Plugging into the electric climate future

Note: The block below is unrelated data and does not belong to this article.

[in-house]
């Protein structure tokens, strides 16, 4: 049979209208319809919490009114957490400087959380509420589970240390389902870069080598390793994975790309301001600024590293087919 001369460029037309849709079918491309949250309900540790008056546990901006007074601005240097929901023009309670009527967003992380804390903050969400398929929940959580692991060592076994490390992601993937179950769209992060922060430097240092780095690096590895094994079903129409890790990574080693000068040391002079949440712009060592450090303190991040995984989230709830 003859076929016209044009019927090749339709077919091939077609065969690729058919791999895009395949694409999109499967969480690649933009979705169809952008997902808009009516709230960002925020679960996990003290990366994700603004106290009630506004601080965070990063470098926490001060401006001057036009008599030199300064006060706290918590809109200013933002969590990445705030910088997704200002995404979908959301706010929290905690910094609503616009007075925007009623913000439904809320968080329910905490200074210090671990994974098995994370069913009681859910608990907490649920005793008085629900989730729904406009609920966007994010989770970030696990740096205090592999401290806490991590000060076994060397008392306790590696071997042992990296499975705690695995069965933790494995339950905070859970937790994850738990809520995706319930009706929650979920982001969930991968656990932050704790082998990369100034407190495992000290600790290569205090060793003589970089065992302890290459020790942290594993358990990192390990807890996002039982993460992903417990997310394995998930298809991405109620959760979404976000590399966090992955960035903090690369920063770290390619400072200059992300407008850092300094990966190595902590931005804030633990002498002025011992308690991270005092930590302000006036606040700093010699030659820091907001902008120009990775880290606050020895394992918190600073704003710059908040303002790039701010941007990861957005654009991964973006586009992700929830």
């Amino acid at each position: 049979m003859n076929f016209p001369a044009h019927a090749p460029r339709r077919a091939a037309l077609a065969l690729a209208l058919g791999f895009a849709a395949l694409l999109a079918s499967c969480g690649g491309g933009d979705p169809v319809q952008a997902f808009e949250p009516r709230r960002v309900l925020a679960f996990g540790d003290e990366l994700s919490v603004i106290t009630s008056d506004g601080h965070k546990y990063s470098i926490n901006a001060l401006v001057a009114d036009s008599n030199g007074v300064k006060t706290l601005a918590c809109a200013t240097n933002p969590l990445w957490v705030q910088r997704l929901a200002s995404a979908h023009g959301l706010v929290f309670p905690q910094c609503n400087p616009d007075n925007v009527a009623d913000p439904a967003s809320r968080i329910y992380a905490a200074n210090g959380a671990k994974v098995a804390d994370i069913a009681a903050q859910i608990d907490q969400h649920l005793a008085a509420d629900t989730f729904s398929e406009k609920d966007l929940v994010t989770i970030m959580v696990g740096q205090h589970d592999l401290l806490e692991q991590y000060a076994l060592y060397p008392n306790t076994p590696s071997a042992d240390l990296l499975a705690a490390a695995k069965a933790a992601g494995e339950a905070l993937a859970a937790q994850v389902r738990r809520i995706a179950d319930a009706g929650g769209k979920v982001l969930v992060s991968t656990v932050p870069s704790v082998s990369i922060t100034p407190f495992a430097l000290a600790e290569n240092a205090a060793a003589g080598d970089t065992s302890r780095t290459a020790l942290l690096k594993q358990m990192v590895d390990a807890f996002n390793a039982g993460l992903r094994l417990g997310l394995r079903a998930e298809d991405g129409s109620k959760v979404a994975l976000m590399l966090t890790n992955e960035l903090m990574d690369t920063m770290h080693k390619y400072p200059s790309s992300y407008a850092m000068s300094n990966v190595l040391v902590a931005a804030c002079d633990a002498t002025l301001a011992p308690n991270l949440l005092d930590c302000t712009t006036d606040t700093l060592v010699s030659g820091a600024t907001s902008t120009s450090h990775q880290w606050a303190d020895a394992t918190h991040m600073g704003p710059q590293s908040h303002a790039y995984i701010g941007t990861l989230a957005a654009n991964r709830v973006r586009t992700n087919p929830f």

The United States rejoined the international effort to limit global temperature increases caused by greenhouse gas (GHG) emissions, what is the domestic plan to reduce GHGs. One certainty is that it will take bold action after years of inaction that contributed to extremely destructive weather patterns. Only twenty-six of these strategies achieved the 2100 goal without a large interim exceedance of the 1.5°C threshold prior to 2100 (an overshoot). Any interim overshoot of 1.5°C risks catastrophic climate impacts. Most of these strategies involved very challenging transformative change. One such transformative strategy includes the widespread electrification of energy systems and near elimination of fossil fuel usage. Since approximately 75% of GHGs emanate from energy usage, achieving the 1.5°C goal makes a renewable-centered electrification strategy an essential part of any climate strategy. The Biden administration plans for an economy-wide fifty percent reduction in GHGs (from 2005 levels) in 2030. Unfortunately, domestic GHGs are increasing and currently stand at 15.5% below 2005 levels, leaving the nation with an uphill climb towards meeting its end-of-decade goal. Alfredo Rivera, et al., Preliminary US Greenhouse Gas Emissions Estimates for 2022, Rhodium Group, January 10, 2023. The cornerstones of this ambitious GHG reduction plan are to mobilize all executive agencies in a whole-of-government effort and utilize funding from the passage of the Bipartisan Infrastructure Act and Inflation Reduction Act (IRA).